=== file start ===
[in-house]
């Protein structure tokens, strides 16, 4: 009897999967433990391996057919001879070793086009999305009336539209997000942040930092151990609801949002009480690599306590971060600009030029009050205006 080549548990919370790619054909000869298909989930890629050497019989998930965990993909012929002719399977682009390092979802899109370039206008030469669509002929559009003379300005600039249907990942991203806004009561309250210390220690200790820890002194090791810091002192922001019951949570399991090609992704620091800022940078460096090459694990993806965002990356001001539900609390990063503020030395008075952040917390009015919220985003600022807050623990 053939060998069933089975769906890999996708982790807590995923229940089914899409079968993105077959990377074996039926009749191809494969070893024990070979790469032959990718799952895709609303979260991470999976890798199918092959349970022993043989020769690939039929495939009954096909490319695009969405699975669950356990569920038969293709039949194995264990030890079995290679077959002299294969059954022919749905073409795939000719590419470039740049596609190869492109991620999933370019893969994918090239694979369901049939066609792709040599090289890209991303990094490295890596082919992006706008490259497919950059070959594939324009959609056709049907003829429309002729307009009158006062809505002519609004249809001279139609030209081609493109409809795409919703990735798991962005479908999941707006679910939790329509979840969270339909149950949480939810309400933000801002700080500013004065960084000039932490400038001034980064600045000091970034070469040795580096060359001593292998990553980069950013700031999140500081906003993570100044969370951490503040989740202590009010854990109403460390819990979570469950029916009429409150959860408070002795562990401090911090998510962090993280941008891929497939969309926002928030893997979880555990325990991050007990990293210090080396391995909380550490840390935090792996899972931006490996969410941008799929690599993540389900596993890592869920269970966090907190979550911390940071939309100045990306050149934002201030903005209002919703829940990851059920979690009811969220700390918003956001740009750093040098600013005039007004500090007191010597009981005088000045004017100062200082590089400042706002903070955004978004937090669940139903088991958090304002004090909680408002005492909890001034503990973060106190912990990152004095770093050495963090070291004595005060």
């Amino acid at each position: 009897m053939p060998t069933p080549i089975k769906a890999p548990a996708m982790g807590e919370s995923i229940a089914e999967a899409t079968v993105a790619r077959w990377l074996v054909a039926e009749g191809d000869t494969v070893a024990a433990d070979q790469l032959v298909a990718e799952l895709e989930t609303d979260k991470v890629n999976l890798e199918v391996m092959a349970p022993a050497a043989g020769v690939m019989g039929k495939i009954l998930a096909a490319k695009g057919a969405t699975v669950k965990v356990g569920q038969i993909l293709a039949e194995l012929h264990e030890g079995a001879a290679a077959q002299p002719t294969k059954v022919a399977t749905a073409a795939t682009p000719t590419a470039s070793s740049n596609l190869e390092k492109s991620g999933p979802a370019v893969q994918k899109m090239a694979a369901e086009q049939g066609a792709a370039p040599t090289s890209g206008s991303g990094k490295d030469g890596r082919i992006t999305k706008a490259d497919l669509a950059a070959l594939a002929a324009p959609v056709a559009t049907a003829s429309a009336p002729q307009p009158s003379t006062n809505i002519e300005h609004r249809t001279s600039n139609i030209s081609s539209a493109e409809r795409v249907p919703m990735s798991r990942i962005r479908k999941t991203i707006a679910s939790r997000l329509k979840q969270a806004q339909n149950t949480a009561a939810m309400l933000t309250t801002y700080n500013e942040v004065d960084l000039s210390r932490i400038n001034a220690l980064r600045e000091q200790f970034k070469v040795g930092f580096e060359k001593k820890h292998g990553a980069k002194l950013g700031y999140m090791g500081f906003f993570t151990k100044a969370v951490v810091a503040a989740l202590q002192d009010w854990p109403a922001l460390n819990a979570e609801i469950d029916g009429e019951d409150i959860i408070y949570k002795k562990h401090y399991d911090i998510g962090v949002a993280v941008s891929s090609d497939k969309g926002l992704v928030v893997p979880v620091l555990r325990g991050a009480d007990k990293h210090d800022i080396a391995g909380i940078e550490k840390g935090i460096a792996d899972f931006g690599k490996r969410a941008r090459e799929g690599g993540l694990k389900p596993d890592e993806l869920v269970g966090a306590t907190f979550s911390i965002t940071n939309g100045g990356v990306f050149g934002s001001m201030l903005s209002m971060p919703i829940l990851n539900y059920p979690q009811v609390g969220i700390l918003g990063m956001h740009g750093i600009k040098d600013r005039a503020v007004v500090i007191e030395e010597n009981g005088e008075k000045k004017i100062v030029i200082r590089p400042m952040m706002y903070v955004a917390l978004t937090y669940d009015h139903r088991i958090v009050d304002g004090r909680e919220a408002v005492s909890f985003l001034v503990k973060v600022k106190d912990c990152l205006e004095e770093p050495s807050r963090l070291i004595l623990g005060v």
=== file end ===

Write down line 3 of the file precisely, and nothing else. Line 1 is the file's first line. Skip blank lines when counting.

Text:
């Amino acid at each position: 009897m053939p060998t069933p080549i089975k769906a890999p548990a996708m982790g807590e919370s995923i229940a089914e999967a899409t079968v993105a790619r077959w990377l074996v054909a039926e009749g191809d000869t494969v070893a024990a433990d070979q790469l032959v298909a990718e799952l895709e989930t609303d979260k991470v890629n999976l890798e199918v391996m092959a349970p022993a050497a043989g020769v690939m019989g039929k495939i009954l998930a096909a490319k695009g057919a969405t699975v669950k965990v356990g569920q038969i993909l293709a039949e194995l012929h264990e030890g079995a001879a290679a077959q002299p002719t294969k059954v022919a399977t749905a073409a795939t682009p000719t590419a470039s070793s740049n596609l190869e390092k492109s991620g999933p979802a370019v893969q994918k899109m090239a694979a369901e086009q049939g066609a792709a370039p040599t090289s890209g206008s991303g990094k490295d030469g890596r082919i992006t999305k706008a490259d497919l669509a950059a070959l594939a002929a324009p959609v056709a559009t049907a003829s429309a009336p002729q307009p009158s003379t006062n809505i002519e300005h609004r249809t001279s600039n139609i030209s081609s539209a493109e409809r795409v249907p919703m990735s798991r990942i962005r479908k999941t991203i707006a679910s939790r997000l329509k979840q969270a806004q339909n149950t949480a009561a939810m309400l933000t309250t801002y700080n500013e942040v004065d960084l000039s210390r932490i400038n001034a220690l980064r600045e000091q200790f970034k070469v040795g930092f580096e060359k001593k820890h292998g990553a980069k002194l950013g700031y999140m090791g500081f906003f993570t151990k100044a969370v951490v810091a503040a989740l202590q002192d009010w854990p109403a922001l460390n819990a979570e609801i469950d029916g009429e019951d409150i959860i408070y949570k002795k562990h401090y399991d911090i998510g962090v949002a993280v941008s891929s090609d497939k969309g926002l992704v928030v893997p979880v620091l555990r325990g991050a009480d007990k990293h210090d800022i080396a391995g909380i940078e550490k840390g935090i460096a792996d899972f931006g690599k490996r969410a941008r090459e799929g690599g993540l694990k389900p596993d890592e993806l869920v269970g966090a306590t907190f979550s911390i965002t940071n939309g100045g990356v990306f050149g934002s001001m201030l903005s209002m971060p919703i829940l990851n539900y059920p979690q009811v609390g969220i700390l918003g990063m956001h740009g750093i600009k040098d600013r005039a503020v007004v500090i007191e030395e010597n009981g005088e008075k000045k004017i100062v030029i200082r590089p400042m952040m706002y903070v955004a917390l978004t937090y669940d009015h139903r088991i958090v009050d304002g004090r909680e919220a408002v005492s909890f985003l001034v503990k973060v600022k106190d912990c990152l205006e004095e770093p050495s807050r963090l070291i004595l623990g005060v």